Online wildlife management master's degree programs are rare; students may find entirely online natural resources management or wildlife administration master's degree programs instead. Programs usually require that applicants hold a bachelor's degree before starting, though it need not necessarily be in a related field. Some programs offer remedial courses in basic natural science and ecology for individuals without previous educational or professional experience in environmental or wildlife management areas. While coursework is available fully online, students may have to come to campus for thesis requirements for final exams.
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Master's Degree in Wildlife Administration or Natural Resources Management
Wildlife management-related classes draw from biology, ecology, statistics and earth sciences. Some master's degree programs are offered by the agriculture or natural resources departments of universities, while others are specializations within biology programs. Classes also cover vocational topics, such as forestry principles and fishery management. Graduates are prepared for work in government agencies at the federal or state levels or in private environmental organizations.
Information and Requirements
Online master's degree programs in wildlife administration or natural resources management are generally designed to accommodate students engaged in full-time employment, so courses can be taken part-time depending on a student's schedule.
During an online master's degree program, students access course readings and lectures from university websites and interact with one another and their instructors on Internet message boards and via e-mail. Some programs require that students travel to campus at the end of their program to defend a thesis or sit for final examinations.
Most classes in wildlife administration or natural resources management programs derive their course matter from the sciences, though some are influenced by various disciplines, such as mathematics, geography or business. For example, students may be required to take courses in the economics of natural resources or geographic information systems (GIS).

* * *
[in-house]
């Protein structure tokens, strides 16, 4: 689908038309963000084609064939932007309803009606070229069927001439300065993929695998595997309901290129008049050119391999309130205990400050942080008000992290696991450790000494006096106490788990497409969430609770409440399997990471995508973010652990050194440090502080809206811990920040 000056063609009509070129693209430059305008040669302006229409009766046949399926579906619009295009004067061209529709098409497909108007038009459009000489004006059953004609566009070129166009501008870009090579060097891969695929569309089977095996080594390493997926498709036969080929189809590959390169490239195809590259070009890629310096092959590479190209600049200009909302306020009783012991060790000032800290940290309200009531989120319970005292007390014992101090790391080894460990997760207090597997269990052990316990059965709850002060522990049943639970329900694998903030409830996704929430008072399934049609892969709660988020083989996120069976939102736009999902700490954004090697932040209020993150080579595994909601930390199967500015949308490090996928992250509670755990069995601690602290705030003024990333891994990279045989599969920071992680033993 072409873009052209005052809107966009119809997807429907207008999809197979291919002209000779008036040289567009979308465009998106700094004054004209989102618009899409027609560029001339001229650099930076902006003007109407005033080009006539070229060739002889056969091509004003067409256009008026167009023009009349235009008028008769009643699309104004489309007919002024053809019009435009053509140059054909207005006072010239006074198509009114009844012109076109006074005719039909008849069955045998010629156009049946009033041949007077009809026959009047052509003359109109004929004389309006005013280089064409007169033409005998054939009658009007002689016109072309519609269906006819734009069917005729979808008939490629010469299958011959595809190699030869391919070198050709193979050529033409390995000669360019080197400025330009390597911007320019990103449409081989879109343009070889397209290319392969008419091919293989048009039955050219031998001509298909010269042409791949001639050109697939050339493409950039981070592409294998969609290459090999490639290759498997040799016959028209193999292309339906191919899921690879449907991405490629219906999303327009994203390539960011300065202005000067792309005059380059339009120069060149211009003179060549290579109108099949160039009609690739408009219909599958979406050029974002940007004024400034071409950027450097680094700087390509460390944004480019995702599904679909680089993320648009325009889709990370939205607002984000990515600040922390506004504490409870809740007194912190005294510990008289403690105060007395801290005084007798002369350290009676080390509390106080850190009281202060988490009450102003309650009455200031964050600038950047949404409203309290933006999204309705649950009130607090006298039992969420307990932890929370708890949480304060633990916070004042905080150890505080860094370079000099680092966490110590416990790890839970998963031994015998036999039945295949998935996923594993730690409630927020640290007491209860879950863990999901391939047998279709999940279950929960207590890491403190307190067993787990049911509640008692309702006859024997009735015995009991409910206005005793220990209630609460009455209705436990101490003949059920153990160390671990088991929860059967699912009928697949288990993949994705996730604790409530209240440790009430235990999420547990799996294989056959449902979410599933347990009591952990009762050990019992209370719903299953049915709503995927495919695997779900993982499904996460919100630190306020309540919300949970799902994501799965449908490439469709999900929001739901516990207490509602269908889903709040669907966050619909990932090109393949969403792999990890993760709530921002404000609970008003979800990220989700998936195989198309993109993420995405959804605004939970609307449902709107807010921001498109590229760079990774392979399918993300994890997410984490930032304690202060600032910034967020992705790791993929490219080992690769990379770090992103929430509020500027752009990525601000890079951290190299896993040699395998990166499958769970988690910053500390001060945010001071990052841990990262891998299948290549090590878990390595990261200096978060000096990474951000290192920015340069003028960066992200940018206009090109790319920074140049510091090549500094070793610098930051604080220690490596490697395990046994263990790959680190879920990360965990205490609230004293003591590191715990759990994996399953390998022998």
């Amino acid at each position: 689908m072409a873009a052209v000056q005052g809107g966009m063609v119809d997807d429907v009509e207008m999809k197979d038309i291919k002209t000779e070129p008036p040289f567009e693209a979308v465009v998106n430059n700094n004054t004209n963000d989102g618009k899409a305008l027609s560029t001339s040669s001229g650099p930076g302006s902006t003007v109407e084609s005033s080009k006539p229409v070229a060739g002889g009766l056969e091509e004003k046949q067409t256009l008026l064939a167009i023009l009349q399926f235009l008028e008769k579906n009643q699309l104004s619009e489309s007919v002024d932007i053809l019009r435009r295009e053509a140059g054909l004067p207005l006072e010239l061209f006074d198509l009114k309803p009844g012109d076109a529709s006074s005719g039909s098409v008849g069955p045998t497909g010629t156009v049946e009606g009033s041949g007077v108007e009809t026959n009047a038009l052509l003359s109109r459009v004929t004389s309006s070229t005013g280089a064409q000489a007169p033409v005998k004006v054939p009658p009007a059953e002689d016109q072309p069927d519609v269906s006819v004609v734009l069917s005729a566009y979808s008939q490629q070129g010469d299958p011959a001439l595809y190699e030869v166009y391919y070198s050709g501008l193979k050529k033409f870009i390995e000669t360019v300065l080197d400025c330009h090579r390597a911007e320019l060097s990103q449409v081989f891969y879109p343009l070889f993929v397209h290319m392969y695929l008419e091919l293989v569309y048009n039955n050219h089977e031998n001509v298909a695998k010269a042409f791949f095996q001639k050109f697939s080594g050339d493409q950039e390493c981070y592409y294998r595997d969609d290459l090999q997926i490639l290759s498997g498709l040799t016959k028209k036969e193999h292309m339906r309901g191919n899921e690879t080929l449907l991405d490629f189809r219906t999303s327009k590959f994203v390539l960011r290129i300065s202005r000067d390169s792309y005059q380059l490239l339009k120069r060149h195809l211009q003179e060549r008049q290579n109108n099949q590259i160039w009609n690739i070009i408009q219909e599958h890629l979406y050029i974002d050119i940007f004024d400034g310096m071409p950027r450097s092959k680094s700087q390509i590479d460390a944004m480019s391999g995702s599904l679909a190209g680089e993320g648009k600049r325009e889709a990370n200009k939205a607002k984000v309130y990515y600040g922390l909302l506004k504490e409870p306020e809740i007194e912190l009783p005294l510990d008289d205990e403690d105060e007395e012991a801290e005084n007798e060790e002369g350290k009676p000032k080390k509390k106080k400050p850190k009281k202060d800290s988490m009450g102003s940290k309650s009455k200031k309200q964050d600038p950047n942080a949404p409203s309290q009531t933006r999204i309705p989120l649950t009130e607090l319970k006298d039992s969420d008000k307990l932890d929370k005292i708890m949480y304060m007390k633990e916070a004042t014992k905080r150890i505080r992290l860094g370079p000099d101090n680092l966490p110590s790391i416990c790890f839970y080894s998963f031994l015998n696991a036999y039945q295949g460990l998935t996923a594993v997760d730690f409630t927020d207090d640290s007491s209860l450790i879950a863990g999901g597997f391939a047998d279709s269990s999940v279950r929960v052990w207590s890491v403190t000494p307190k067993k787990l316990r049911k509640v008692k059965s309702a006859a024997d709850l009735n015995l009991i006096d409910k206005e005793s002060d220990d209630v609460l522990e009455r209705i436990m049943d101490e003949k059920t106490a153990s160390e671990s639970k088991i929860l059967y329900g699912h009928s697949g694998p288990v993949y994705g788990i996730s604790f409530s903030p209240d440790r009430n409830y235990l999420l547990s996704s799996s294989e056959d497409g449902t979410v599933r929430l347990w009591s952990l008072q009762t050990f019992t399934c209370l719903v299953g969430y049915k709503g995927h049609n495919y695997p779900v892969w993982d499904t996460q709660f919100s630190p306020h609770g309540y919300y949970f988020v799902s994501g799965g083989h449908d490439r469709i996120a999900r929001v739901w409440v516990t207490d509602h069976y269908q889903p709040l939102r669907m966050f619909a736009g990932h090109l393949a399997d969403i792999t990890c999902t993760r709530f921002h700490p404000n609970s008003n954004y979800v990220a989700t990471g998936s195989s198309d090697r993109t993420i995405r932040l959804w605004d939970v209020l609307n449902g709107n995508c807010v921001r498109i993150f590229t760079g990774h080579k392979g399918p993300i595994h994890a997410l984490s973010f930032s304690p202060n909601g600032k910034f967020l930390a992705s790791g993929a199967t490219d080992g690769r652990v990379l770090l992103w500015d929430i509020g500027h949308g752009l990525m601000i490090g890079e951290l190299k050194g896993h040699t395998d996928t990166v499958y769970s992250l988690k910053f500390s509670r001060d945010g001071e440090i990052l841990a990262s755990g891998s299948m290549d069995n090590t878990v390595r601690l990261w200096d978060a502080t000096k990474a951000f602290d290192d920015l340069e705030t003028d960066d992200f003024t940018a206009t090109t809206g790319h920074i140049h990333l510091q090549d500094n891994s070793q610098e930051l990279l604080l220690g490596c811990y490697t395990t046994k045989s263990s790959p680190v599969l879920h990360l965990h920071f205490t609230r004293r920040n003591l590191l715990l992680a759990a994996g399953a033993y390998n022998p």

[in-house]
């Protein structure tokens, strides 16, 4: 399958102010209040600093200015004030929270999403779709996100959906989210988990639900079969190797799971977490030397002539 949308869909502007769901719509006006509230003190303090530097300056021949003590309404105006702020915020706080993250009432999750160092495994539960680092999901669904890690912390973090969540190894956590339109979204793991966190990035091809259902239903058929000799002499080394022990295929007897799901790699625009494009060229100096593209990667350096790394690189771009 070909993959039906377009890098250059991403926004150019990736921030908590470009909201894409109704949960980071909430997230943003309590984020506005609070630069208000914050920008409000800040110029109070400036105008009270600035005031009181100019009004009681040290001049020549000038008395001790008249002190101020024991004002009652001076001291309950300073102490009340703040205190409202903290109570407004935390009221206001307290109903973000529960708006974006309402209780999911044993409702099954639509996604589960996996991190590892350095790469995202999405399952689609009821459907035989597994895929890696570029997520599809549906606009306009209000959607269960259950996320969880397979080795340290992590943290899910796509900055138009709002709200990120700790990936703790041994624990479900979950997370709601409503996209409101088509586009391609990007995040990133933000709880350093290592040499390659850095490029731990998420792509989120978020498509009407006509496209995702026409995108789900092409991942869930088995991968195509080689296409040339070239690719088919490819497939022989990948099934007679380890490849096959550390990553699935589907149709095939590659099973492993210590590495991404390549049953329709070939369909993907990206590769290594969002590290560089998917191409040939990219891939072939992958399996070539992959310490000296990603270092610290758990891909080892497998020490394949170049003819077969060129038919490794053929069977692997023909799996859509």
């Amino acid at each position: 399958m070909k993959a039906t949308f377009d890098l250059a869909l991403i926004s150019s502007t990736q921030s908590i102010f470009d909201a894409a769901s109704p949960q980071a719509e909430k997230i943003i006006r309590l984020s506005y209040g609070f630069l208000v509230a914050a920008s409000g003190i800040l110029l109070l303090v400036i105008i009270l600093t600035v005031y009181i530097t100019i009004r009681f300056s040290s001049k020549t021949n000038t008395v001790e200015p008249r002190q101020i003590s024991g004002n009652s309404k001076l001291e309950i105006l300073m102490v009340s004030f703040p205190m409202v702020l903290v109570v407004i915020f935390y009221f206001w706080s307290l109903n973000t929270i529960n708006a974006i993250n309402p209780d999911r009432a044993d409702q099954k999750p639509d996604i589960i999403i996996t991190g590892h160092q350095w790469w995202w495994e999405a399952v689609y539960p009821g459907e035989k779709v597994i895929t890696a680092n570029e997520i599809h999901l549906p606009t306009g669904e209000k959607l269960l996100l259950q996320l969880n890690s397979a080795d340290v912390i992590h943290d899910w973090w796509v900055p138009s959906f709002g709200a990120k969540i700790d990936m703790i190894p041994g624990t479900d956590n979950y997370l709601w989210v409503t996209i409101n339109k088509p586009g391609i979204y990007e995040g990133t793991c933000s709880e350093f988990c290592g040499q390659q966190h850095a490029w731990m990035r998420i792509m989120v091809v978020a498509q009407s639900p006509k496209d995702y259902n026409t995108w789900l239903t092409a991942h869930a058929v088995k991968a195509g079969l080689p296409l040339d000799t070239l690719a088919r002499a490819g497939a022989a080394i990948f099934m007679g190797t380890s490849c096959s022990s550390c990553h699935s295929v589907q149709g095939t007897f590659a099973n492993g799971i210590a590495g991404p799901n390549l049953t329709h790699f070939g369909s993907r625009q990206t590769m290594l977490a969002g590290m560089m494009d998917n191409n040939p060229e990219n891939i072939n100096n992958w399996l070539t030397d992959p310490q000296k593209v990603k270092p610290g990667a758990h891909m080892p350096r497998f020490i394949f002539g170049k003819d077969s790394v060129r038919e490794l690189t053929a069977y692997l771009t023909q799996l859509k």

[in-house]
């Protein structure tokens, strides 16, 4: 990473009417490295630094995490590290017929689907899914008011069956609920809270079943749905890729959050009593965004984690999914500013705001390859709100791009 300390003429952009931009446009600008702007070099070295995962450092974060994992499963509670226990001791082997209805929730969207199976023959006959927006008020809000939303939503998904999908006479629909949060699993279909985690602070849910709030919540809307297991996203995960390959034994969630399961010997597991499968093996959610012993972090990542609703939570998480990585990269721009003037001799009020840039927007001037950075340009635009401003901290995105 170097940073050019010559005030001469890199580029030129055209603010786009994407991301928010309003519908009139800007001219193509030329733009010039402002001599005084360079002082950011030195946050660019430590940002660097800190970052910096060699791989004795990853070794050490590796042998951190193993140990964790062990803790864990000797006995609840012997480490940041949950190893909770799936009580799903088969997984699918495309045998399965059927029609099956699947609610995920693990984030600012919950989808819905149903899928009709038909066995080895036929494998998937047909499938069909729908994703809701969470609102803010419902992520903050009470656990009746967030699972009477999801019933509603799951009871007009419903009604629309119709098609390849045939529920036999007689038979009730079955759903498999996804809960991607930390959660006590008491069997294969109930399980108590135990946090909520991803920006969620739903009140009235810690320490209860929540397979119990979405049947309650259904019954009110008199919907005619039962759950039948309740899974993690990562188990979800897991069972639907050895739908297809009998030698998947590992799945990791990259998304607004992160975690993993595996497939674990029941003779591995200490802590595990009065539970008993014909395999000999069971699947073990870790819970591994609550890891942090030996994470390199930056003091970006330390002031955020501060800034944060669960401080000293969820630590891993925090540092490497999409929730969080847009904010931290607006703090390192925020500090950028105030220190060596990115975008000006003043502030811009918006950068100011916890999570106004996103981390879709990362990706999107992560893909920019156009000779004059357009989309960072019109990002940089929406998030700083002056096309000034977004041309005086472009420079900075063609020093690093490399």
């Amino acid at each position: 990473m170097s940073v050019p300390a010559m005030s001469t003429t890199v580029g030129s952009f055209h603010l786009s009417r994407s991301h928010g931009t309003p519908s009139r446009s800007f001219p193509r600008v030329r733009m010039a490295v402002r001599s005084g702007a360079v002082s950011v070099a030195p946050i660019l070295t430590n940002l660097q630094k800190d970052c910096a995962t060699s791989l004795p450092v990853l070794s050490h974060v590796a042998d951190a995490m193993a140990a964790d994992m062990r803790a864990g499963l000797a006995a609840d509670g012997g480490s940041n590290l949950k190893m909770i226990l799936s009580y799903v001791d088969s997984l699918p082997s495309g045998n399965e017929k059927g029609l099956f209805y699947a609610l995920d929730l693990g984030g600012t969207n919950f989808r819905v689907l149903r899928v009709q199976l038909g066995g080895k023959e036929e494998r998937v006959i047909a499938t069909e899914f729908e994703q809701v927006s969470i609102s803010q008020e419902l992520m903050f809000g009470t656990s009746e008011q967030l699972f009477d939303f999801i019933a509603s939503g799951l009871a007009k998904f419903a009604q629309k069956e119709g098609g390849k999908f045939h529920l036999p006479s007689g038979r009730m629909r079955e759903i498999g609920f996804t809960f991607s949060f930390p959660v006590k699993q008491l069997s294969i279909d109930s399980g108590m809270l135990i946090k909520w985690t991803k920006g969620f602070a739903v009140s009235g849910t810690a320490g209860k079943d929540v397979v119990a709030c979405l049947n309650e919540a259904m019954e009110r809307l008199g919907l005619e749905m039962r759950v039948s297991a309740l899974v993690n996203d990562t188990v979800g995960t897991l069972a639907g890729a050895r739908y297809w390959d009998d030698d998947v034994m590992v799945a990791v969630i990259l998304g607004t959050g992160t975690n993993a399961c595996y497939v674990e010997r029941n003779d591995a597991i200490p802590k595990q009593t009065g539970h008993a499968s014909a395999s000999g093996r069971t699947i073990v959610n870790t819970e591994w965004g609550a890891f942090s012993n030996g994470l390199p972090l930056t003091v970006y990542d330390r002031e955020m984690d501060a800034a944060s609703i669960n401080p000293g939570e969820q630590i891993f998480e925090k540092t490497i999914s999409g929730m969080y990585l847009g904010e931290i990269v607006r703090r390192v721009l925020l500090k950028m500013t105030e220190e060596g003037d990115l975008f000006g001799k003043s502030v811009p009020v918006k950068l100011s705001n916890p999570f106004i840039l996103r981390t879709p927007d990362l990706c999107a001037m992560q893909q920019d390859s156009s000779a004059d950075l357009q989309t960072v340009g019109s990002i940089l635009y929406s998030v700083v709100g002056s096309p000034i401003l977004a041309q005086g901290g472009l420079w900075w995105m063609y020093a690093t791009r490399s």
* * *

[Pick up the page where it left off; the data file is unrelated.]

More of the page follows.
Behavioral ecology explores the relationship between animals and their environments from ecological and evolutionary perspectives. Students learn about patterns of animal behavior and study their causes.
A course on wildlife habitats looks at the environmental requirements and effects of wildlife in various ecosystems. Course topics may also include current U.S. laws governing the management of land designated as wildlife habitats.
Students learn about ways of restoring damaged land and marine environments to a state that can support wildlife. Various types of ecosystems and techniques for restoration are discussed. Legal, financial and practical approaches are covered.
Career Information for Graduates
Graduates of wildlife management master's degree programs may seek employment as foresters and conservation specialists. Most available positions are in government agencies (about 75% of conservation scientists and 39% of foresters work for government agencies as of 2014). The U.S. Bureau of Labor Statistics reported that the average annual wage for conservation scientists as of 2015 was $63,800. Foresters earned an average wage of $60,650 in the same year.
Continuing Education Information
Job positions for conservation and wildlife management specialists usually do not require education beyond a master's degree. However, graduates with an interest in an academic research or teaching career might pursue a doctorate in wildlife or natural resources management. There are currently few online options for wildlife management Ph.D. programs, though students may be able to find universities that offer some portion of courses online. The Wildlife Society manages U.S. professional certification for trained wildlife biologists.
Students interested in studying wildlife management online may need to pursue an online master's program in wildlife administration to study ecology, wildlife habitats and more. Graduates of these programs may be prepared for work as conservation scientists or foresters, but also have the option to enroll in doctoral programs.